REVIEW: Planet of the Vampires (1965)

planetvampires_posterA mysterious signal leads two exploratory space vehicles to the fog-covered planet of Aura. While attempting to land one ship crashes with the loss of all hands, while the crew of the other start attacking one another while under some strange alien influence. When the surviving crew go to collect the bodies of the dead, they find them mysteriously gone without a trace.

Planet of the Vampires (1965) is a science fiction horror blend directed by Italian filmmaker Mario Bava. It is something of a cult icon in science fiction circles, partly because it is a particularly effective slice of low-budget pulp entertainment and partly because it is widely assumed to be source material for the much more famous 1979 science fiction horror film Alien. That last claim is a pretty obvious one to make, and easy to accept; it just takes a single viewing of each for the uncanny parallels to make themselves obvious.

Despite a limited production budget and severe language challenges – nearly every member of the core cast spoke a different language on set, and were dubbed into Italian or English in post-production – Planet of the Vampires is wonderfully stylish and entertaining. It has a distinct aesthetic to its sets and costumes, which feel both smart and broadly realistic for a 1960s space adventure. When the crew of the Argos begin to explore the surface of the alien planet Aura, it is captured entirely on a set with strong use of coloured lighting gels and smoke machines. It is cheaply made, but Bava and his crew innovative wonderfully to give it all a strong tone and atmosphere.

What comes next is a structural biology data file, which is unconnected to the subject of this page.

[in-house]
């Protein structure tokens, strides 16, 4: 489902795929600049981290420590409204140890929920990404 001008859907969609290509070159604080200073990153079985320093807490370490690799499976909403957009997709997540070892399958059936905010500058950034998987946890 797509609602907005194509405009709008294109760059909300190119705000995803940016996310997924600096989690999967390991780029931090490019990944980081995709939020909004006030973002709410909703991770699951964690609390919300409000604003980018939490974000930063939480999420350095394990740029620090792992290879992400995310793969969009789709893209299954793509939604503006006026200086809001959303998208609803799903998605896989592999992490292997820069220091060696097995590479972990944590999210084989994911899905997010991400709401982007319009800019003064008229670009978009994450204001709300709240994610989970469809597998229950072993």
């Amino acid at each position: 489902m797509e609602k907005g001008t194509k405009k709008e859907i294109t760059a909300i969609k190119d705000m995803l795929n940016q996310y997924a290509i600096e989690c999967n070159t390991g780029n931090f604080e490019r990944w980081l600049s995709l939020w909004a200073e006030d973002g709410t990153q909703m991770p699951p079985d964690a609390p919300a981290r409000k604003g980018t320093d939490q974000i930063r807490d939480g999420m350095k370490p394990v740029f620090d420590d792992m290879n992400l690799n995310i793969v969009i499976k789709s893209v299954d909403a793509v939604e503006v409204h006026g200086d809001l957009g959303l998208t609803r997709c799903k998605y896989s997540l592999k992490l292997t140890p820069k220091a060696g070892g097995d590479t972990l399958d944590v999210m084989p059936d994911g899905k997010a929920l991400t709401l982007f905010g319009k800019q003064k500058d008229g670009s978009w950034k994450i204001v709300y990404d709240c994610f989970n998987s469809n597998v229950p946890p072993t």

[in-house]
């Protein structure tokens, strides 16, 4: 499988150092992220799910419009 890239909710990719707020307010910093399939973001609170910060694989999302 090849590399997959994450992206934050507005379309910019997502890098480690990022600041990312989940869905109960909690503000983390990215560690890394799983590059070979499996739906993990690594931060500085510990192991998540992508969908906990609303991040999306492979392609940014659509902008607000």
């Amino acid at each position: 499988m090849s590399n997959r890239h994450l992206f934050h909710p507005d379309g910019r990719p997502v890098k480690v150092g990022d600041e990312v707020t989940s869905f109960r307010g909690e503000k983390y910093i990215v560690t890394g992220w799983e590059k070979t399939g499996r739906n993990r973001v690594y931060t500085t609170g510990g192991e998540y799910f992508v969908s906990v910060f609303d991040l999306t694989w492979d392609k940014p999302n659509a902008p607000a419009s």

Perhaps the biggest surprise is that it is all played so straight. One expect a certain level of camp from a 1960s Italian science fiction film, where everyone is dressed in vinyl and the female characters are uniformly cast with attractive women. Instead every character brings a degree of professionalism and level-headed smarts that belie the film’s superficial appearance. As the Argos captain Markary, Barry Sullivan performs with a stony-faced resolve. Norma Bengell plays female crew member Sanya with some actual grit and agency – sadly her co-star Evi Marandi is still left with stereotypical hysterics as the story develops. At times, it must be noted, things almost feel too serious and dry for their own good – but altogether it is preferable to the alternative.

The horrific elements of the film feel genuinely unsettling, and have aged tremendously well. The presence of not one but two alien civilizations on the planet provide plenty of material for the film to work through. The co-opting of horror tropes of the ‘walking dead’ variety – pre-zombie, of course, given it pre-dates Romero’s The Night of the Living Dead by three years – is incredibly effective too. There is nothing particularly graphic or disturbing, but it remains incredibly creepy stuff. The plot also runs along at quite a pace, telling a proper three-act story but never out-staying its welcome.

Planet of the Vampires is a great side-note of cinema history: remembered and celebrated by a minority, ignored by the masses and by now half-forgotten – but it stands up well: exciting, dramatic, and tremendously inventive.

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